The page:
Whataboutism & The Gospel

I  had a whole other devotion that I was planning to publish this morning, but I decided to wait on it. I need to write and think a bit about the tragic and awful assault on our nation's capital yesterday by rioters who opposed the outcome of the recent election.  

The great reformed theologian Karl Barth once wrote that the preacher should have one eye on the Scriptures and one eye on the newspaper.  So that's what I'm doing this morning.  Plus, I just kind of need to process what I'm thinking. 

One of the many things that frustrated me yesterday is the way that so many people engaged in the blatant employ of "whataboutism" as they remarked on the violence and the many other shameful actions of the mob that overran the Capitol Building. 

What is "whataboutism?"  Here's the working definition: 

what·a·bout·ism /ˌ(h)wədəˈboudizəm/noun - The technique or practice of responding to an accusation or difficult question by making a counteraccusation or raising a different issue.

Many of my connections on social media, as well as a few others who communicated through email engaged in whataboutism in the following way: 

"Yes, I don't condone violence during protests... but there was a lot of violence during the Black Lives Matter protests this summer that didn't get condoned by [insert group here]."  

Jesus once told his followers the following parable:  

9 To some who were confident of their own righteousness and looked down on everyone else, Jesus told this parable: 10 “Two men went up to the temple to pray, one a Pharisee and the other a tax collector. 11 The Pharisee stood by himself and prayed: ‘God, I thank you that I am not like other people—robbers, evildoers, adulterers—or even like this tax collector. 12 I fast twice a week and give a tenth of all I get.’

13 “But the tax collector stood at a distance. He would not even look up to heaven, but beat his breast and said, ‘God, have mercy on me, a sinner.’

14 “I tell you that this man, rather than the other, went home justified before God. For all those who exalt themselves will be humbled, and those who humble themselves will be exalted.”

The Pharisee in the story engages in whataboutism.  He goes to the temple to pray, to confess his shortcomings, and to seek grace and peace, just like the tax collector praying next to him.  It's almost like he is saying, "Yes, God I seek forgiveness... but at least I'm not as bad as all that, and especially not as bad as this tax collector here."  

He then goes on to extoll his own "virtues"---the ways that he publicly expresses his religiosity.  

Jesus isn't all that interested in this guy---except to utilize him as an example of how not to act. On the other hand, the tax collector doesn't try to qualify his repentance.  He simply repents.  There's no "Yes, but..." in his language.  He eschews whataboutism, and humbles himself before God.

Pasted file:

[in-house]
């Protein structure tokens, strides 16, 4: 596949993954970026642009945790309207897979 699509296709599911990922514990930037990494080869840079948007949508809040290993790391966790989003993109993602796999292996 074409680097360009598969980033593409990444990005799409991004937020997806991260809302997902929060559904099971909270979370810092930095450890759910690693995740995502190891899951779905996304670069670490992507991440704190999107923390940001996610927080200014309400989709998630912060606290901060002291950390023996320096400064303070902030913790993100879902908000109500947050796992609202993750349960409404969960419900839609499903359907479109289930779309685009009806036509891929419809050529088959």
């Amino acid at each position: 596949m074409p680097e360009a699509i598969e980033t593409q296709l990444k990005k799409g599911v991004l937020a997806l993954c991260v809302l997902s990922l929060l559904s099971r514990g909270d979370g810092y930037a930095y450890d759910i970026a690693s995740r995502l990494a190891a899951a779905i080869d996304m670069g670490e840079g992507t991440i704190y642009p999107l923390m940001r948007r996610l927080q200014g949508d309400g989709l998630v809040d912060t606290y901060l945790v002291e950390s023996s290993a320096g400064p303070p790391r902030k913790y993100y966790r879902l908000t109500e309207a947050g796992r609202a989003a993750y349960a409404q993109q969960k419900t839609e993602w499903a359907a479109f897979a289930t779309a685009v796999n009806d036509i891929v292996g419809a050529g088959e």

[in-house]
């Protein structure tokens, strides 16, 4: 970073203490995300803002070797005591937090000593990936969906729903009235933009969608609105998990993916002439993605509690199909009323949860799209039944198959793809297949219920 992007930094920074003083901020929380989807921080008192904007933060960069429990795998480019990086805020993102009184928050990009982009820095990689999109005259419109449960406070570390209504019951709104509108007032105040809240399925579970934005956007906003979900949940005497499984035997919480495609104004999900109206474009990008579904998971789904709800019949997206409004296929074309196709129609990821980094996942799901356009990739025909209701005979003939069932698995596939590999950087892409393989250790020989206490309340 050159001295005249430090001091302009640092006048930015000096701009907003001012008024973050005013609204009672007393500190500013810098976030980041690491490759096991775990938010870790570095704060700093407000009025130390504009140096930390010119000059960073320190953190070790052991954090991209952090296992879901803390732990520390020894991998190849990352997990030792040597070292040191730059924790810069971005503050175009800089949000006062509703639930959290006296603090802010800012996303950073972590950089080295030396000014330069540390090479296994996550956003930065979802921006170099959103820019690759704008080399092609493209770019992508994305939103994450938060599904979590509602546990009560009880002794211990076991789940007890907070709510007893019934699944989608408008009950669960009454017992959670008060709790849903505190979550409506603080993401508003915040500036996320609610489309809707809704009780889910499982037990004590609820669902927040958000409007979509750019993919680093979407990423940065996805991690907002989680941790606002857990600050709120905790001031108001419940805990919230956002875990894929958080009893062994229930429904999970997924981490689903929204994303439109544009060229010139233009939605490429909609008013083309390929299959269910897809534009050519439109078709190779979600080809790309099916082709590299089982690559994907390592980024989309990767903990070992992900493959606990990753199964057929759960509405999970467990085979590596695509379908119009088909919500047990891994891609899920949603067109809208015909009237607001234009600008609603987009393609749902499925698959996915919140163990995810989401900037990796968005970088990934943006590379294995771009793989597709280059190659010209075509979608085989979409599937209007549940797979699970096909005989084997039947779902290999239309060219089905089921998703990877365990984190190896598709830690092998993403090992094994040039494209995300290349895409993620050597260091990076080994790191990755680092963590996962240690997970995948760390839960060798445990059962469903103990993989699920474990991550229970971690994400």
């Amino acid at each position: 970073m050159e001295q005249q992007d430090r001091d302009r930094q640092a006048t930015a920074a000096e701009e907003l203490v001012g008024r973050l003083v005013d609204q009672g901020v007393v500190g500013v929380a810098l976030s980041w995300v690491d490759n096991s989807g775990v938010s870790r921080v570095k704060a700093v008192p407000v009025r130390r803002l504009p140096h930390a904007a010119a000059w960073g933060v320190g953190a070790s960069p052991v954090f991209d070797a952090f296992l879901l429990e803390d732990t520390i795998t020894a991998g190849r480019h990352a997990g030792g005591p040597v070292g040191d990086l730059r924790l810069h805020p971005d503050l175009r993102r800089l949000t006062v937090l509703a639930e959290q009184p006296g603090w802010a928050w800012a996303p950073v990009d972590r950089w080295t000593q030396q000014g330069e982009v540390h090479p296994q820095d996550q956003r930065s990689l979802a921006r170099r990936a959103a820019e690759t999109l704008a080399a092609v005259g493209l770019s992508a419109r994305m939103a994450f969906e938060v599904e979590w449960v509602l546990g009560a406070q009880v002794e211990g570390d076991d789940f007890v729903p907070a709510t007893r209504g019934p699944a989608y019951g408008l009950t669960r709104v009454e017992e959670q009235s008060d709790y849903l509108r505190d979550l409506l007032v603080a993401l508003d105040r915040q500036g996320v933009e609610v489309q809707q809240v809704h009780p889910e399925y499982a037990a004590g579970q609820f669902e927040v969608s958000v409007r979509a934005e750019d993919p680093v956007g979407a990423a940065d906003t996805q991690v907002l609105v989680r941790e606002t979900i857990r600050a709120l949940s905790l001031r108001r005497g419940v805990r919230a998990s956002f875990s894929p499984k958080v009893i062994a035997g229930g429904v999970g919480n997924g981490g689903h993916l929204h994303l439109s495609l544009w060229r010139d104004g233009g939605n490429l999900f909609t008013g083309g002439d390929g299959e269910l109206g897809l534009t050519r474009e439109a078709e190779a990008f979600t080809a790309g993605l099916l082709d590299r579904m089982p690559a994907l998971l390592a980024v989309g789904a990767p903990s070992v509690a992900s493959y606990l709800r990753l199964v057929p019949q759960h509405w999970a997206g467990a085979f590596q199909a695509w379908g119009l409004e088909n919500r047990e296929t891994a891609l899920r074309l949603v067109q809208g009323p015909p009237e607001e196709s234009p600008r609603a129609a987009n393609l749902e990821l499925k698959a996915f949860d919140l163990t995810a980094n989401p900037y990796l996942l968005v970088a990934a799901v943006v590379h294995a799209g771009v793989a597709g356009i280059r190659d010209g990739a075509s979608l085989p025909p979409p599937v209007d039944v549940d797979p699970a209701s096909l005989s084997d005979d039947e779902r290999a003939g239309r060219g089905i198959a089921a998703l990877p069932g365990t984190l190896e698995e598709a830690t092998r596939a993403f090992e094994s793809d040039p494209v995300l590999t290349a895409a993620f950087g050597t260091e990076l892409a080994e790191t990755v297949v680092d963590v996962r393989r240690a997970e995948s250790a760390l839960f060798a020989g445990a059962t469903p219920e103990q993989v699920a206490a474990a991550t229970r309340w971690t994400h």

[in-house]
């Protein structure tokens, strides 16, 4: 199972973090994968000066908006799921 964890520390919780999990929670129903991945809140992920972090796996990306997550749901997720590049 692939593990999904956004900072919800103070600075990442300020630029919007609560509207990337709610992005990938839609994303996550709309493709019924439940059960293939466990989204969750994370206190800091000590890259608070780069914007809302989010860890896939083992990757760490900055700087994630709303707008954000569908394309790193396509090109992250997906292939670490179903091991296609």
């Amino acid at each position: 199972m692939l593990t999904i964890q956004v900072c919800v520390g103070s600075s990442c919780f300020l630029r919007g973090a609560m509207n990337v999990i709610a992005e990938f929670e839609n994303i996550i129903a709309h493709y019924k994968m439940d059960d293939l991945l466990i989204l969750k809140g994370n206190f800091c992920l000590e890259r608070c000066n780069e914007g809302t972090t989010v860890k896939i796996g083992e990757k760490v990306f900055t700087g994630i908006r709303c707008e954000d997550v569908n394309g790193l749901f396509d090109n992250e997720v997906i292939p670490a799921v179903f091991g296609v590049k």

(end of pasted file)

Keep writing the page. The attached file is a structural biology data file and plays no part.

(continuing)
When Christians publicly respond to tragedies like the one we all witnessed yesterday by engaging in whataboutism, it does violence to the Gospel, and diminishes the Christian faith in the eyes of those who stand outside of it looking in.  

If we believe that violence and destruction have no place in public discourse, or even in protest... we need to simply say that.  Nothing more is needed.  If we need to repent of the ways we have fallen short of being the people God longs for us to be... let's just say that.  We don't need to compare ourselves with someone "worse."  

Just know that when followers of Jesus constantly practice whataboutism they not only discredit themselves and tarnish their witness, they also drive deep wedges between those who aren't Christians and the Good News of Jesus Christ. 

What is that Good News?  It's simply this: God loves and receives all of us as we are. 

And God not only loves as us we are, but God also loves us far too much to let us stay... as we are.   We all need to be transformed, changed, and committed to becoming our best and truest selves.  

But we don't need whataboutism---at all.  It's time to let it go as a means of propping ourselves up out of a sense of pride and as a direct result of the sin of our certainty.    We simply need to call out injustice, violence, destruction, and hatred where we see it. Period.  

Then we need to repent of all of the ways we have contributed to such things (which are contrary to the Gospel and indeed the very essence of Christianity) through our complicity, silence, or by the very things we have done and said.  

And then we need to live out the following:  Do justice.  Love mercy.  Act humbly.  

May it be so for all of us today and every day forward.  May there be peace in our troubled country.  And may it begin with us.  And may the grace and peace of our Lord Jesus Christ be with you now and always. Amen.  


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